Background: Evidence is accumulating that indicates that a selected assessment of gray matter (GM) damage is able to provide strong paraclinical correlates of multiple sclerosis (MS) severity.
Objective: To investigate the pattern of regional GM atrophy in patients with benign MS (BMS) vs those with secondary progressive MS (SPMS) to better elucidate the factors associated with a favorable status in patients with MS.
Design: Cross-sectional survey from January 2006 to August 2007.
Setting: Referral, hospital-based MS clinics. Patients Sixty patients with BMS, 35 patients with SPMS, and 21 healthy volunteers.
Main outcome measures: Neuropsychological tests exploring memory, attention, and frontal lobe cognitive domains were administered to BMS patients. A voxel-based morphometry analysis of GM concentration was performed using statistical parametric mapping and a threshold of 0.05, corrected for multiple comparisons.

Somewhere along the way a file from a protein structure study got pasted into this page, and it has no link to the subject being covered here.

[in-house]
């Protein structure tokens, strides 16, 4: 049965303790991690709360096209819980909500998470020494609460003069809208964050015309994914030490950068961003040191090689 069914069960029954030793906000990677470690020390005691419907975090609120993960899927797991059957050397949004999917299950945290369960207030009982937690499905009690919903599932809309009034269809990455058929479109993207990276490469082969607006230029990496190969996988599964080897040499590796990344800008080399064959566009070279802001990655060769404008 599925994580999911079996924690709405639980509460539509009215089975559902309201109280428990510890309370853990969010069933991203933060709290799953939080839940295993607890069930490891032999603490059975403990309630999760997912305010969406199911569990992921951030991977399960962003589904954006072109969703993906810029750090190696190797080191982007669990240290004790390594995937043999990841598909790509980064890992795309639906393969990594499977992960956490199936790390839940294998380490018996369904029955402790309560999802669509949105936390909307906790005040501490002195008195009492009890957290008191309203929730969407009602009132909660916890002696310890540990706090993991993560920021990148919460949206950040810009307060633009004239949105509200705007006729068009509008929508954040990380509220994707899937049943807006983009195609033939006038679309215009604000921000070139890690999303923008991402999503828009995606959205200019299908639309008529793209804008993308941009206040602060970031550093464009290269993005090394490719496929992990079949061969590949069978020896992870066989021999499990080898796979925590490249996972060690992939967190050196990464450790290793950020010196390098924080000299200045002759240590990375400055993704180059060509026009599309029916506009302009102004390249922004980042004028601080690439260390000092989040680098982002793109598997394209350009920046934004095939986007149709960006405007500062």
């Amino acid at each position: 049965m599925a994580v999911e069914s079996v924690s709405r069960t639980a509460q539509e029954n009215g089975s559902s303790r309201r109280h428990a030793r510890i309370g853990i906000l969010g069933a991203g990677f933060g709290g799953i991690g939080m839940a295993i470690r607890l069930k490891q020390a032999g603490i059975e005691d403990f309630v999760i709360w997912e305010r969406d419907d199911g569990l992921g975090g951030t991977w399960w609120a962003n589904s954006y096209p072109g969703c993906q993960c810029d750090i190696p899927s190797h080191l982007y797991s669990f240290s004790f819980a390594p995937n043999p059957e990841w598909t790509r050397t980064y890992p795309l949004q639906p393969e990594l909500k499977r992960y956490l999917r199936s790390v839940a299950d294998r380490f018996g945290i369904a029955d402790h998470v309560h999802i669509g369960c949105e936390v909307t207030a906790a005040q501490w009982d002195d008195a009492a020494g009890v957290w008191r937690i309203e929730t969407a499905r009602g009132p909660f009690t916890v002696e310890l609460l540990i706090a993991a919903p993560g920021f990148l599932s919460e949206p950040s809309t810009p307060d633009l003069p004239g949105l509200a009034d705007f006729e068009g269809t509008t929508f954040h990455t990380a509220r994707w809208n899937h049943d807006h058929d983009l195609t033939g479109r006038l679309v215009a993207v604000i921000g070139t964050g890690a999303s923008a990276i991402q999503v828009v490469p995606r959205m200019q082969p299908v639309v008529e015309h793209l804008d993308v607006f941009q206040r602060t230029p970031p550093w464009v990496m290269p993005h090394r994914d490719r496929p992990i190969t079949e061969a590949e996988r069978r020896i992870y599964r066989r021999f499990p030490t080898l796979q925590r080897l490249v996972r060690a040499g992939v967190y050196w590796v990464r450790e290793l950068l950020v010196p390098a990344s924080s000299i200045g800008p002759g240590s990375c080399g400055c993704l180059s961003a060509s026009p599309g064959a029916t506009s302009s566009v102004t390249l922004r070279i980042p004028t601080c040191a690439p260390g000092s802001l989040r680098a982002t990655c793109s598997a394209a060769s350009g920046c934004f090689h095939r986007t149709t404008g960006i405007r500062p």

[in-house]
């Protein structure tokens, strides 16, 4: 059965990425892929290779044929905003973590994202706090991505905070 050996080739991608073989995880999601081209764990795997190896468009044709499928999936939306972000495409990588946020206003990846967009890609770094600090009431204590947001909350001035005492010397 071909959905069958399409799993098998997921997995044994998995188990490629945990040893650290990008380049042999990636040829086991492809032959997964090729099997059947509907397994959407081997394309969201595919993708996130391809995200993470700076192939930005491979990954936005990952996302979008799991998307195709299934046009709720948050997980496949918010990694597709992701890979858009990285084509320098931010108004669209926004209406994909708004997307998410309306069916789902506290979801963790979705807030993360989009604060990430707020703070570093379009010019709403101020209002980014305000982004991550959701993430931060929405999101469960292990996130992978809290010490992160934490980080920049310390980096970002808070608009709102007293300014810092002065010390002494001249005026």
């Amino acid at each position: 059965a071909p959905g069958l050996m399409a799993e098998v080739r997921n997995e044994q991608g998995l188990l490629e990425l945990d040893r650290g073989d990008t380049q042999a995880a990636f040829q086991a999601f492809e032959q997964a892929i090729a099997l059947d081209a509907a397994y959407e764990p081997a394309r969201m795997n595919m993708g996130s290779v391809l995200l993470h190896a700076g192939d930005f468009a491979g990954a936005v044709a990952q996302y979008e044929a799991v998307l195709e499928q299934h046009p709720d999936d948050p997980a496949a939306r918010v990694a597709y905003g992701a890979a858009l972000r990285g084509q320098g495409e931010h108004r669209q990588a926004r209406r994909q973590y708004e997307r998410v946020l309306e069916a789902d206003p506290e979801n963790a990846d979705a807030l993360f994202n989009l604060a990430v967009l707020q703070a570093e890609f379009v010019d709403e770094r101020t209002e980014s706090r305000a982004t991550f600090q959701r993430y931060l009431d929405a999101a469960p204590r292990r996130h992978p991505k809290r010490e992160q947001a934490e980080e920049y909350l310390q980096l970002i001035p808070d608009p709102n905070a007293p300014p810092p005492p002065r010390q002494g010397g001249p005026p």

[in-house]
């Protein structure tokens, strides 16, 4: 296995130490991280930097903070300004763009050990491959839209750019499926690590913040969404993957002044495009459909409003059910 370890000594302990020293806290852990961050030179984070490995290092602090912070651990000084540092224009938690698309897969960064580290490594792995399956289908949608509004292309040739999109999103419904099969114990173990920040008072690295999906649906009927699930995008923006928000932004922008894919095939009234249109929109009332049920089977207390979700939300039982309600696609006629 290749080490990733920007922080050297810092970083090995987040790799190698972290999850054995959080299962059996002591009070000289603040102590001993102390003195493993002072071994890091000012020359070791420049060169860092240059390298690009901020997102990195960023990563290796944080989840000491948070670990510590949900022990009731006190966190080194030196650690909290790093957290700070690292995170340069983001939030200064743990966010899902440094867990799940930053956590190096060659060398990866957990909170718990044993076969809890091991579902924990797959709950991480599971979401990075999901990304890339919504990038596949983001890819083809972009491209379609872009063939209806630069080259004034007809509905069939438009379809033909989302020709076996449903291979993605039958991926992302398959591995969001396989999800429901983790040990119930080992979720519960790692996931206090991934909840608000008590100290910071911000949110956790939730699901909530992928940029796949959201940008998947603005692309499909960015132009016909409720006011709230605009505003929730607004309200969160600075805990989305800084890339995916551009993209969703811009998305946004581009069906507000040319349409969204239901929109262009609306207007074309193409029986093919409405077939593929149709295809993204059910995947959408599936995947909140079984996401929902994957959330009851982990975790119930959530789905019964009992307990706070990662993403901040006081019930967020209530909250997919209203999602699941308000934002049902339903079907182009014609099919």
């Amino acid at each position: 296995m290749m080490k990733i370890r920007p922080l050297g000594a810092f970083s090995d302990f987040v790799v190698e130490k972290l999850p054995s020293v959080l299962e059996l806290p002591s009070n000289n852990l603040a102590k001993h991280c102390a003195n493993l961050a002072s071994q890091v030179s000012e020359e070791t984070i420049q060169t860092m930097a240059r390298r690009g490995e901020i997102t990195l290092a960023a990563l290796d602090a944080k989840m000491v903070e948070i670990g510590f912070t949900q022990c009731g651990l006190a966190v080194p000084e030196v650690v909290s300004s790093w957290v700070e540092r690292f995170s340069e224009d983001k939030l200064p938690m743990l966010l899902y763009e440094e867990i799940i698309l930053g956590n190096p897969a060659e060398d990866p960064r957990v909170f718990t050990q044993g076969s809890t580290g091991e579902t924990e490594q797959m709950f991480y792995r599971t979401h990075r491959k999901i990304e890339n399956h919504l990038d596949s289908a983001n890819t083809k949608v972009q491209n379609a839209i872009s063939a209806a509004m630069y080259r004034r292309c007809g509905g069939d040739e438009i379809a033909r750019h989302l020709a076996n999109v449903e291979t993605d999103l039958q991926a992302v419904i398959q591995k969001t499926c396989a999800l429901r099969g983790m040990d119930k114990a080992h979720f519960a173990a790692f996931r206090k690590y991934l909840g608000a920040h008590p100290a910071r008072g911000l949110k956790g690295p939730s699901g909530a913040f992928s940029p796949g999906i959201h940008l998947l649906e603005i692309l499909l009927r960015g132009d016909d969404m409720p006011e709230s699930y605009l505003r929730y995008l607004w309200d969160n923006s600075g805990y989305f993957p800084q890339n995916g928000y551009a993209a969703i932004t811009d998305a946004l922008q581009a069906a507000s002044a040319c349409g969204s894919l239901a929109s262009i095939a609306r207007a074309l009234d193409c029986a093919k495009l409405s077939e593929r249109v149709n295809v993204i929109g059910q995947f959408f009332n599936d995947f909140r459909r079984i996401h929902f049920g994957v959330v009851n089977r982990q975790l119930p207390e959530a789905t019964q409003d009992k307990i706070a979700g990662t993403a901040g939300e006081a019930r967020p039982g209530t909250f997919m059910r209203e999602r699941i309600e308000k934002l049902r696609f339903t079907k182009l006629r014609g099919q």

Results: Twelve BMS patients (20%) had an abnormal performance on 3 or more neuropsychological tests. Compared with healthy individuals, BMS patients had a reduced GM volume in the subcortical and frontoparietal regions. Compared with BMS patients, those with SPMS had a significant GM loss in the cerebellum. No differences between BMS and SPMS patients were found when only BMS patients with cognitive impairment or those with shorter disease duration (15-19 years) and higher Expanded Disability Status Scale scores (>2.0) were considered.
Conclusions: Cerebellar GM atrophy seems to be a major determinant of irreversible locomotor disability in MS. The absence of cognitive impairment and a longer disease duration or lower Expanded Disability Status Scale score may identify those BMS patients with the potential for a favorable disease evolution.